Coronavirus - What are your human rights and responsibilities?

Table of Contents

The current coronavirus (COVID-19) pandemic is an unprecedented event, both in terms of public health, the economy, and the law. The Federal Government has responded to the epidemic by declaring a public health emergency under the Biosecurity Act 2005 (Cth), and the Health Minister has issued recommendations and directives relating to travel and gatherings, and by limiting the operation of certain businesses. The Federal Government has also prohibited Australian Citizens from leaving Australia during this time, and barred cruise ships from entering Australia.

The recommendations and directions issued by the Federal Government have been implemented by the State and Territory Governments, which have issued a number of State-level health directives. These effect the rights and responsibilities of people living in the various States and Territories.

Many people are concerned that they are being given confusing or contradictory information by the Government and the media. People who fail to follow a health directive can face significant fines, or even imprisonment. The Federal and State Government powers which have been granted through the declaring of the health emergency are broad, and often uncertain.

It is important to know exactly what your rights and responsibilities are in these times. If you are concerned about your rights, or if you feel you have received a fine without a good reason, we are here to help you.

Government Powers and Health Directives

Federal

Under the Biosecurity Act, the Chief Medical Officer and delegated biosecurity officers have the power to require that individuals do certain things, or refrain from doing them. These include:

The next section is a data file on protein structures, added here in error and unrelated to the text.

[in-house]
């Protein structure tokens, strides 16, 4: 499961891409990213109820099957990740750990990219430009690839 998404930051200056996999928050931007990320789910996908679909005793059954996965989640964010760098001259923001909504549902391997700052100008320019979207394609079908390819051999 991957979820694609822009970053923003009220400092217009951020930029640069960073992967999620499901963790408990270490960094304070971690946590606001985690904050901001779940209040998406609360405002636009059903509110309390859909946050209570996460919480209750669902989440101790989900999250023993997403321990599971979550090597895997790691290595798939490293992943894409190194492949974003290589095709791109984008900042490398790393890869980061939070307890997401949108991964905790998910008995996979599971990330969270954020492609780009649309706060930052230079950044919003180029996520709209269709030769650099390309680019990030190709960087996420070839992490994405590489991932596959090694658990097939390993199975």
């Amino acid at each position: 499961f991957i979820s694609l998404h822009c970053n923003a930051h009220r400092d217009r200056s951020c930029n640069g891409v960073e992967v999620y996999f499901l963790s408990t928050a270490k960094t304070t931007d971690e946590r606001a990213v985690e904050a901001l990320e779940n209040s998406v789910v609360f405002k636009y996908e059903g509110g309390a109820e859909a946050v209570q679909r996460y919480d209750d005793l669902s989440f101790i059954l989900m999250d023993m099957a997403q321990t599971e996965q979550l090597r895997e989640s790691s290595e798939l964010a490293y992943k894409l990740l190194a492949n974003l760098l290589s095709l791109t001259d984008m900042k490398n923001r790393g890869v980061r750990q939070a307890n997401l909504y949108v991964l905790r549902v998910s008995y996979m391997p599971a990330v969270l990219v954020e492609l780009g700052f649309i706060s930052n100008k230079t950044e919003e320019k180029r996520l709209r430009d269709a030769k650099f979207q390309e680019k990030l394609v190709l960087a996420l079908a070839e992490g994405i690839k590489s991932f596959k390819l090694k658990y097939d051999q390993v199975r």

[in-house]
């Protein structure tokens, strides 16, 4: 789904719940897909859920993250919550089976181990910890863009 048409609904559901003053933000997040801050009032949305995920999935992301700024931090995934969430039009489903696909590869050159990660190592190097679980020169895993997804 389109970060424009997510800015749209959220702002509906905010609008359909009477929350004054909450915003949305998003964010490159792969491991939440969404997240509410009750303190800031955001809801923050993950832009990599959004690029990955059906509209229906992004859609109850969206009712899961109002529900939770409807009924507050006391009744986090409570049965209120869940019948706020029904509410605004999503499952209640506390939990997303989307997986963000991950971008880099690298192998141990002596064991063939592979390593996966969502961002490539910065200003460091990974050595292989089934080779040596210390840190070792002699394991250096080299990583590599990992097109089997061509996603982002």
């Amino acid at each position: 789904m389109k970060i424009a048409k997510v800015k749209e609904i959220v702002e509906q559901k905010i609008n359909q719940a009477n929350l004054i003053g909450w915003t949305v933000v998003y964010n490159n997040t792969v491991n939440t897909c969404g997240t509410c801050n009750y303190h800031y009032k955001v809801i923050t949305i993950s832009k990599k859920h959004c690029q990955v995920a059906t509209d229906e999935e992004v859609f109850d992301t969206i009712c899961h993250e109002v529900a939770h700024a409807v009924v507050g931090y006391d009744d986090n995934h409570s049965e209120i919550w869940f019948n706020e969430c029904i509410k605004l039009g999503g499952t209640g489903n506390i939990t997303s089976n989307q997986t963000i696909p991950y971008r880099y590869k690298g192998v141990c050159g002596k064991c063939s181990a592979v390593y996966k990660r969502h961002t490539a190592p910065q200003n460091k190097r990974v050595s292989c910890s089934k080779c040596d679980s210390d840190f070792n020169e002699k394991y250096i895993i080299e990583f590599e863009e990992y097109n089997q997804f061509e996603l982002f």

1. Restricting movement by self-quarantining;
  2. Provide body samples for diagnosis;
  3. Undertake treatment or receive a vaccination; and
  4. Be isolated at a medical facility.

This is the source of the Federal Government’s power to require that individuals engage in social distancing, or that certain businesses close.

Queensland

Under the Public Health Act 2005 (Qld), and following from the Federal Government’s recommendations, the Queensland Minister for Health has declared a public health emergency. This has allowed them the power to issue what are known as ‘Health Directives’, which effect the rights of people in Queensland to gather and move in public. These health directives are being updated and modified as the pandemic develops.

The most recent Health Directive was issued by the Queensland Government on Thursday April 2nd 2020, and applies until further notice. Should further Health Directives be issued, we will update this page to keep you informed.

The Health Directive includes the following restrictions on gatherings and travel for people in Queensland:

1. Home Confinement requirements in Queensland

A person who resides in Queensland must not leave their principal place of residence except for, and only to the extent reasonably necessary to accomplish, the following permitted purposes:

a. Food and exercise

The Government realises that people still need to be able to travel in order to pick up food or do their groceries. Self-isolation or quarantine can also have its own health consequences, and people are generally permitted to leave their homes for exercise, or to visit health care services.